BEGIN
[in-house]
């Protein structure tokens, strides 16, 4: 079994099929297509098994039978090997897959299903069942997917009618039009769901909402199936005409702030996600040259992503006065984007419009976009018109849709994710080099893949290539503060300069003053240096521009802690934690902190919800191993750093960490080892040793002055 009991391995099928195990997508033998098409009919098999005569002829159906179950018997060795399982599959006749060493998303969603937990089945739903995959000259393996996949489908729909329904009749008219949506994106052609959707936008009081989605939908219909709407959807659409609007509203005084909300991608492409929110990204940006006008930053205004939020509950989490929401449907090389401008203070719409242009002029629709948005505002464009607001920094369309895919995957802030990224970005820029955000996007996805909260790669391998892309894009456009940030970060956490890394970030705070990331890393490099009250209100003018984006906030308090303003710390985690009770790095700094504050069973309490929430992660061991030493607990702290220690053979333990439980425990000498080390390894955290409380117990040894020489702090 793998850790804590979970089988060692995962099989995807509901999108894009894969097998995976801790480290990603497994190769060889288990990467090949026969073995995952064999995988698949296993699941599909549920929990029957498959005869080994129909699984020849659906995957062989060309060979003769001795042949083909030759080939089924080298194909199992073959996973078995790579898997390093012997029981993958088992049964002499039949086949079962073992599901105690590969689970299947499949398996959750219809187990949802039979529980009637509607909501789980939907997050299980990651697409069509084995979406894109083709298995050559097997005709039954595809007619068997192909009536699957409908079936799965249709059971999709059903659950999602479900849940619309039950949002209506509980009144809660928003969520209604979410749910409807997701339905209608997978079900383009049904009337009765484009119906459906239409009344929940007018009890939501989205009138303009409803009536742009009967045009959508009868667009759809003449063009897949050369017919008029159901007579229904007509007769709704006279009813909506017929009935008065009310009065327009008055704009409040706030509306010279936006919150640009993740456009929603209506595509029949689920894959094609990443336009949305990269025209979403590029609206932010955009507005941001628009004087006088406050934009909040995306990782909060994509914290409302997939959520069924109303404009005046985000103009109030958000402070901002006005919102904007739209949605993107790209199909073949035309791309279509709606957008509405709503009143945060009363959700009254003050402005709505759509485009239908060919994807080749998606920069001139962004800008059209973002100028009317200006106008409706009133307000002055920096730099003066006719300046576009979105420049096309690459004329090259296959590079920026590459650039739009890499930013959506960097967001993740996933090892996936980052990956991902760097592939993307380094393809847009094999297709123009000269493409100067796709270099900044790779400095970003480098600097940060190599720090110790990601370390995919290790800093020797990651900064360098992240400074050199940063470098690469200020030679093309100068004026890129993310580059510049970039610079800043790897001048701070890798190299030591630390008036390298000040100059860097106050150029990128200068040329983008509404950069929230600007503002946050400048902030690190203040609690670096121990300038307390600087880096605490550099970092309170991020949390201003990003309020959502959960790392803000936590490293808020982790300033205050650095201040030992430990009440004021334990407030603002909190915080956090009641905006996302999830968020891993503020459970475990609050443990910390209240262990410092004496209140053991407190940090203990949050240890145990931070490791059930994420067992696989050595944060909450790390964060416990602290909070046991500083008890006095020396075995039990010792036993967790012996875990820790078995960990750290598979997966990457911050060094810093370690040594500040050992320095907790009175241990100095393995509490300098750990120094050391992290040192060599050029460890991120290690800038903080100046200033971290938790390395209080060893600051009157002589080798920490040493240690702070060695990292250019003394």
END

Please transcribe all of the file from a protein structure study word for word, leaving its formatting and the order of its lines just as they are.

[in-house]
């Protein structure tokens, strides 16, 4: 079994099929297509098994039978090997897959299903069942997917009618039009769901909402199936005409702030996600040259992503006065984007419009976009018109849709994710080099893949290539503060300069003053240096521009802690934690902190919800191993750093960490080892040793002055 009991391995099928195990997508033998098409009919098999005569002829159906179950018997060795399982599959006749060493998303969603937990089945739903995959000259393996996949489908729909329904009749008219949506994106052609959707936008009081989605939908219909709407959807659409609007509203005084909300991608492409929110990204940006006008930053205004939020509950989490929401449907090389401008203070719409242009002029629709948005505002464009607001920094369309895919995957802030990224970005820029955000996007996805909260790669391998892309894009456009940030970060956490890394970030705070990331890393490099009250209100003018984006906030308090303003710390985690009770790095700094504050069973309490929430992660061991030493607990702290220690053979333990439980425990000498080390390894955290409380117990040894020489702090 793998850790804590979970089988060692995962099989995807509901999108894009894969097998995976801790480290990603497994190769060889288990990467090949026969073995995952064999995988698949296993699941599909549920929990029957498959005869080994129909699984020849659906995957062989060309060979003769001795042949083909030759080939089924080298194909199992073959996973078995790579898997390093012997029981993958088992049964002499039949086949079962073992599901105690590969689970299947499949398996959750219809187990949802039979529980009637509607909501789980939907997050299980990651697409069509084995979406894109083709298995050559097997005709039954595809007619068997192909009536699957409908079936799965249709059971999709059903659950999602479900849940619309039950949002209506509980009144809660928003969520209604979410749910409807997701339905209608997978079900383009049904009337009765484009119906459906239409009344929940007018009890939501989205009138303009409803009536742009009967045009959508009868667009759809003449063009897949050369017919008029159901007579229904007509007769709704006279009813909506017929009935008065009310009065327009008055704009409040706030509306010279936006919150640009993740456009929603209506595509029949689920894959094609990443336009949305990269025209979403590029609206932010955009507005941001628009004087006088406050934009909040995306990782909060994509914290409302997939959520069924109303404009005046985000103009109030958000402070901002006005919102904007739209949605993107790209199909073949035309791309279509709606957008509405709503009143945060009363959700009254003050402005709505759509485009239908060919994807080749998606920069001139962004800008059209973002100028009317200006106008409706009133307000002055920096730099003066006719300046576009979105420049096309690459004329090259296959590079920026590459650039739009890499930013959506960097967001993740996933090892996936980052990956991902760097592939993307380094393809847009094999297709123009000269493409100067796709270099900044790779400095970003480098600097940060190599720090110790990601370390995919290790800093020797990651900064360098992240400074050199940063470098690469200020030679093309100068004026890129993310580059510049970039610079800043790897001048701070890798190299030591630390008036390298000040100059860097106050150029990128200068040329983008509404950069929230600007503002946050400048902030690190203040609690670096121990300038307390600087880096605490550099970092309170991020949390201003990003309020959502959960790392803000936590490293808020982790300033205050650095201040030992430990009440004021334990407030603002909190915080956090009641905006996302999830968020891993503020459970475990609050443990910390209240262990410092004496209140053991407190940090203990949050240890145990931070490791059930994420067992696989050595944060909450790390964060416990602290909070046991500083008890006095020396075995039990010792036993967790012996875990820790078995960990750290598979997966990457911050060094810093370690040594500040050992320095907790009175241990100095393995509490300098750990120094050391992290040192060599050029460890991120290690800038903080100046200033971290938790390395209080060893600051009157002589080798920490040493240690702070060695990292250019003394």